NEW MUSIC FRIDAY springs into action with a plethora of releases for all moods and modes.
While the net always gets bigger, but we only slip you the best catches of the day.
LIA PAMINA & OS PEREGRINOS - Lua Descolorida: Tributo A Rosalia de Castro [7”](Elefant ESP)
Pamina has already released several heavenly Pop singles that cement her status as a throwback to the Sixties European chanteuse. On this tribute to poet Rosalia de Castro and with the aid of Charlie Peregrinos and Roger Arias of Os Peregrinos, they find a beautiful nexus between traditional Folk retelling and cocktail Pop. The toy instruments on “Por Que?” actually add resonance to its Brazilian sway. Then they add trumpet, guitar, and keyboards (from Posies member Ken Stringfellow) to put the boss in the bossa nova that is “Lua Decolorida” before swimming to some faraway beach for the simmering close “Paz Desexada.”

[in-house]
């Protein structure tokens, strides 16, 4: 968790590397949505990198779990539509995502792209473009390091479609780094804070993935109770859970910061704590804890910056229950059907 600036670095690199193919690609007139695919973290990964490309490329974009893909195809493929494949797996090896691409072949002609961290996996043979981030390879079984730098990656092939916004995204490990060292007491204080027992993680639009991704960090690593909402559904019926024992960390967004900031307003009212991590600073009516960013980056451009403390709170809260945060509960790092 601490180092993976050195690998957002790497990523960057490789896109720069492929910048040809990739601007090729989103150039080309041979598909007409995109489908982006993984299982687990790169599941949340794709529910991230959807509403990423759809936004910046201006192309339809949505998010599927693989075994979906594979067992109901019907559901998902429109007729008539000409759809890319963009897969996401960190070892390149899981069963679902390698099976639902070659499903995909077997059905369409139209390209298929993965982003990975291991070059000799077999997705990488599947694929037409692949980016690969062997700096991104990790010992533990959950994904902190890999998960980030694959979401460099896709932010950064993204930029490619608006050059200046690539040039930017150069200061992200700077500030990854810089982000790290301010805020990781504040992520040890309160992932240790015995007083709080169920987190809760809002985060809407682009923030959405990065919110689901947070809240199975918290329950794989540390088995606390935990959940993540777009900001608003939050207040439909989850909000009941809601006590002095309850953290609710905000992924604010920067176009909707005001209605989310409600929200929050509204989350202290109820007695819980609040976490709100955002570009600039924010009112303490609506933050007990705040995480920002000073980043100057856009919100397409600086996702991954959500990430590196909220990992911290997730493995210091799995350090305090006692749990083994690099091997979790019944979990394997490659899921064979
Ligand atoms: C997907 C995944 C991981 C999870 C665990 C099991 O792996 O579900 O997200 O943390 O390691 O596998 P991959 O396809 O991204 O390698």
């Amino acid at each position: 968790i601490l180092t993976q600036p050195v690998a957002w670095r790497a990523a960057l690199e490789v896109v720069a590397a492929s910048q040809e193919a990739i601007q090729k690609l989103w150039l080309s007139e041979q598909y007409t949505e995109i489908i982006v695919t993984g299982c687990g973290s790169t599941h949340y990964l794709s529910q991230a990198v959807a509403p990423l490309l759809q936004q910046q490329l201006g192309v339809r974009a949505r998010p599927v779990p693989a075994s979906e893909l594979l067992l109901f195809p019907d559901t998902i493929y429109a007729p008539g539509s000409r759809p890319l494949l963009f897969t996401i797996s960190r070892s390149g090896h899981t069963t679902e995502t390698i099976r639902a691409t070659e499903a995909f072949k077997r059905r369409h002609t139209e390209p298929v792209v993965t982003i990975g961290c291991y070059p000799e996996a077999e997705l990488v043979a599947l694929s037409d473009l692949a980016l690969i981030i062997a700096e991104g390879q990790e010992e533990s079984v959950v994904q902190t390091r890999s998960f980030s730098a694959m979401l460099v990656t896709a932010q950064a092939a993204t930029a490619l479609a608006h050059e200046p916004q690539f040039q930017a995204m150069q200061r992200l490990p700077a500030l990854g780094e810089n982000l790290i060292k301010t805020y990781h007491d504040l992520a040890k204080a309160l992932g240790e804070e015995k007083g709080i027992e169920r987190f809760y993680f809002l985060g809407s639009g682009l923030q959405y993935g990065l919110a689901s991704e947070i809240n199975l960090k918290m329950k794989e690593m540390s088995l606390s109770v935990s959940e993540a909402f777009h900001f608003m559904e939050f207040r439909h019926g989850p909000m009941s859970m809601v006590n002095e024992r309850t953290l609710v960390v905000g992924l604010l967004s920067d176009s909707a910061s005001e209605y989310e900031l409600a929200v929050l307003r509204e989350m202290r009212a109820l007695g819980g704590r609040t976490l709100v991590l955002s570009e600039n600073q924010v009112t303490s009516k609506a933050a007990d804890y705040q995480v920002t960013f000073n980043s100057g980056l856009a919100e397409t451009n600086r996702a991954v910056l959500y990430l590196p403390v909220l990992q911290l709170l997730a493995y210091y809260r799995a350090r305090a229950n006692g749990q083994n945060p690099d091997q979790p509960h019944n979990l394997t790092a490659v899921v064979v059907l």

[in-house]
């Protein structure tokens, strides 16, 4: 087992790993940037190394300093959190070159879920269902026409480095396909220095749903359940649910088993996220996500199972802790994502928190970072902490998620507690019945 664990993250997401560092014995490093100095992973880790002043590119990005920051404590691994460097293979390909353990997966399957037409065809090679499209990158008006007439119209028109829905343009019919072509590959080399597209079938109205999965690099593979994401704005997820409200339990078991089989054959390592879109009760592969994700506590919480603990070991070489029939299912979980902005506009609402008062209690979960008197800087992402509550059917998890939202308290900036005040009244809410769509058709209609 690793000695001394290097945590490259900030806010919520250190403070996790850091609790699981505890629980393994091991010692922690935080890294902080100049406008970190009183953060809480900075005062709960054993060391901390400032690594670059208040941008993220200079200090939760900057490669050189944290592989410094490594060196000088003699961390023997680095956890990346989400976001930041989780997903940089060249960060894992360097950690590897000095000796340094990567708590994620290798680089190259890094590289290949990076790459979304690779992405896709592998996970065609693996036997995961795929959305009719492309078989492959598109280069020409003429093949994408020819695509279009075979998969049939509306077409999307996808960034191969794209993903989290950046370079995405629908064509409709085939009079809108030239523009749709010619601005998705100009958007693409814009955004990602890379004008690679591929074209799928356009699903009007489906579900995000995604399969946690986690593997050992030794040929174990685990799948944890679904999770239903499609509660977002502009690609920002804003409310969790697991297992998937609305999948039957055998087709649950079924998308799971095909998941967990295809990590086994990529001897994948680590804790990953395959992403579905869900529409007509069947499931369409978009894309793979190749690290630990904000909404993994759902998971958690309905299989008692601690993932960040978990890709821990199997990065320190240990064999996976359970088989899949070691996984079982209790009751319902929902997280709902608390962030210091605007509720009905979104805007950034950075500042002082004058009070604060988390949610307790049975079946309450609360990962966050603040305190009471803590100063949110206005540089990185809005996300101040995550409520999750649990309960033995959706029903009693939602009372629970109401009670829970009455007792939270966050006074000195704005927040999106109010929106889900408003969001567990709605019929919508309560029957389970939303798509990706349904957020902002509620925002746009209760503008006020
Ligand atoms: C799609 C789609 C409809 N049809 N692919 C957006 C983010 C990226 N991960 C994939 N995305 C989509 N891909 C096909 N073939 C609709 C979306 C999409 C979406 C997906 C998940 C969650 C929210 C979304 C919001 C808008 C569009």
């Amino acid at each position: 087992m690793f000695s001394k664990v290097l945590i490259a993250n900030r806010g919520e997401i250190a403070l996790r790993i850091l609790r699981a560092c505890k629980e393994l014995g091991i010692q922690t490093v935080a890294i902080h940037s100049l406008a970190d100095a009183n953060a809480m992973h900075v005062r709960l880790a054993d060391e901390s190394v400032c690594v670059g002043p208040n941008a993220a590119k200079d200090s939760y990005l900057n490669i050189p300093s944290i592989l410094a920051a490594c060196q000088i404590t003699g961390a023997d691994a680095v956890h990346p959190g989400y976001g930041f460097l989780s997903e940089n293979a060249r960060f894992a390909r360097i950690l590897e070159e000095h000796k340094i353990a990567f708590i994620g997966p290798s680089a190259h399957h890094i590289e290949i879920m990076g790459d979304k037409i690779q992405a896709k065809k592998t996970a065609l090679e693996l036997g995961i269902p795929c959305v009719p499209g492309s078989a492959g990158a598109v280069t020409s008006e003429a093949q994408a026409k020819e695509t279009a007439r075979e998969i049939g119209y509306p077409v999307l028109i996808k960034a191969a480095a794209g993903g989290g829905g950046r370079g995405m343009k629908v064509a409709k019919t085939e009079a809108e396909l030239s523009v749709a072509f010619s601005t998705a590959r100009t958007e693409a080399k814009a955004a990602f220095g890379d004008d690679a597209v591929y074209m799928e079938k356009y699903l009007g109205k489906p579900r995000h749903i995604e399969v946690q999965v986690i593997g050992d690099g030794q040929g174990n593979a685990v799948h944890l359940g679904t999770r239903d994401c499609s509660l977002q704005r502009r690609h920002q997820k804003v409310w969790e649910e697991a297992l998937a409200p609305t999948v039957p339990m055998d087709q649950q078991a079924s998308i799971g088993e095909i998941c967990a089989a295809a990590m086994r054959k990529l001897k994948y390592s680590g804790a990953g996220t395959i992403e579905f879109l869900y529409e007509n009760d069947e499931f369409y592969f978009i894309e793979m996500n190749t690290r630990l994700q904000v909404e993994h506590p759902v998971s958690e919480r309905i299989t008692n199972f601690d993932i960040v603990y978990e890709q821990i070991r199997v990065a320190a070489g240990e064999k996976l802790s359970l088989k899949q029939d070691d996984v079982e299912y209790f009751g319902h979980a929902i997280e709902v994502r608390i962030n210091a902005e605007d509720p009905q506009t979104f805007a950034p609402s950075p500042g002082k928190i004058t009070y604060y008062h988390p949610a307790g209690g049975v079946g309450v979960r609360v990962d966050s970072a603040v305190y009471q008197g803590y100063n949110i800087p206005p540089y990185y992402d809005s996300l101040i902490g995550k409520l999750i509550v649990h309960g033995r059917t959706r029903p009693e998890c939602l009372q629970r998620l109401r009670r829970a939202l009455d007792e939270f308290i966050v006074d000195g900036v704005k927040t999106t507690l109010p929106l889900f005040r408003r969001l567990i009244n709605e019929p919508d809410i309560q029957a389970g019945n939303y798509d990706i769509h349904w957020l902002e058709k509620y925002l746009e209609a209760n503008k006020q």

Therapie TAXI - Rupture 2 Merde [LP](Panenka FRA)
This French trio finds an enterprising new way to be Pop Moderne. The mixture of deep male voices with their chanteuse singer Adélaïde Chabannes and very breezy music gives the Therapie TAXI the contemporary draw of Saint Etienne. Songs are sunny and bright (“Rupture 2 Merde,”) beautifully layered with melody (“Friendzone,”) and even danceable in that Phoenix-esque manner (“Blesse-moi.”). The evocative R&B/Hip-Hop Pop of “Ete 90” would make a great surprise single in the US this summer. With only acoustic guitar, synths, and drum machines, Therapie TAXI quickly establishes themselves and stays consistent on “Rupture.” Sadly, it appears they have split and “Rupture 2 Merde” marks their farewell. Still, what a way to go.